66 Percent of Oregon Voters Disapprove of Protests in Portland, Poll Finds

A majority of Oregon voters say they disapprove the ongoing protests in Portland, according to a new poll.

The poll, which was conducted by DHM Research, an independent nonpartisan public opinion research firm in Oregon, 66 percent of voters in Oregon said they disapproved of the protests, with 52 percent saying they strongly disapprove and 14 percent saying somewhat.

DHM research surveyed 502 Oregon voters from September 3 to September 8, and the poll has a margin of error of plus or minus 4.4 percentage points.

On the other hand, the poll found 31 percent of Oregon voters saying they approve of the nightly protests, with 19 percent saying they somewhat approve and 12 percent saying they strongly approve.

Newsweek reached out to Oregon Governor Kate Brown's office for comment on the poll's findings but did not receive a response in time for publication.

The results come as protests in Portland have continued over 100 consecutive nights, calling for an end to police brutality against Black Americans, sparked by the death of George Floyd in Minneapolis and the police shooting of Jacob Blake in Kenosha, Wisconsin.

The poll also asked Oregon voters if they think the protests have been helpful or harmful to Black Portlanders and race relations.

According to the poll, 48 percent of Oregon voters said they think the protests are harmful to Black Portland residents, while 29 percent said the opposite. Fifty-three percent of Oregon voters said they think the protests are harmful to race relations, while 23 percent said they were helpful.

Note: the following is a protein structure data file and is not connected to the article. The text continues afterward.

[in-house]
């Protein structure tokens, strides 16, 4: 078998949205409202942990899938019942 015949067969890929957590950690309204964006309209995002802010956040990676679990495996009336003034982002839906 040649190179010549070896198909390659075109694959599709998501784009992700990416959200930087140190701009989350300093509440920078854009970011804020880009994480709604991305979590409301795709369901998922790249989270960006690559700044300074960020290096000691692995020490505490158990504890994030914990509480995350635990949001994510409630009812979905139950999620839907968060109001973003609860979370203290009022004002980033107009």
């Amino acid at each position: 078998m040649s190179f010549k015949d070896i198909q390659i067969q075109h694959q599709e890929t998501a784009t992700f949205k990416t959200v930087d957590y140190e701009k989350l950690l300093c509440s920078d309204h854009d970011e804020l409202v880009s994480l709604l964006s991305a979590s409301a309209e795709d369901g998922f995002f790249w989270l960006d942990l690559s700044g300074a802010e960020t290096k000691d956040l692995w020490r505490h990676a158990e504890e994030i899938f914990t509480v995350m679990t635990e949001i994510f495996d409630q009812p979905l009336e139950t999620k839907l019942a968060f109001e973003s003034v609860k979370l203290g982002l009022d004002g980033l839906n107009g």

Additionally, the poll found that 42 percent of Oregon voters say that the Portland police have not used enough force in responding to the ongoing protests. Twenty-nine percent said they were using too much, 18 percent said about right and 11 percent said they didn't know.

Oregon voters were almost evenly split on their ratings of Portland police, with 46 percent saying they approve of their response to the protests, while 45 percent said the opposite.

Portland Protests
Protesters retreat through tear gas as Portland, Oregon, police disperse a protest against police brutality and racial injustice on September. According to the poll, 48 percent of Oregon voters said they think the protests are harmful to Black Portland residents, while 29 percent said the opposite. Nathan Howard/Getty

A day prior to the poll's publication, Portland Mayor Ted Wheeler announced a new directive ordering the Portland Police Bureau to stop using CS gas, a type of tear gas, for crowd control at protests.

"It's time for everyone to reduce the violence in our community. We all want change. We all have the opportunity and obligation to create change," Wheeler said in announcing his directive. "We all want to focus on the fundamental issue at hand—justice for Black people and all people of color."

In response, the Portland Police Bureau issued a statement, saying that it considered the ban on CS gas "as reckless and short sighted."

"The OSP [Oregon State Police] will be forced to assess our involvement in assisting the city of Portland, we will not force our troopers into this untenable situation and limit their ability to defend themselves and others," the statement added.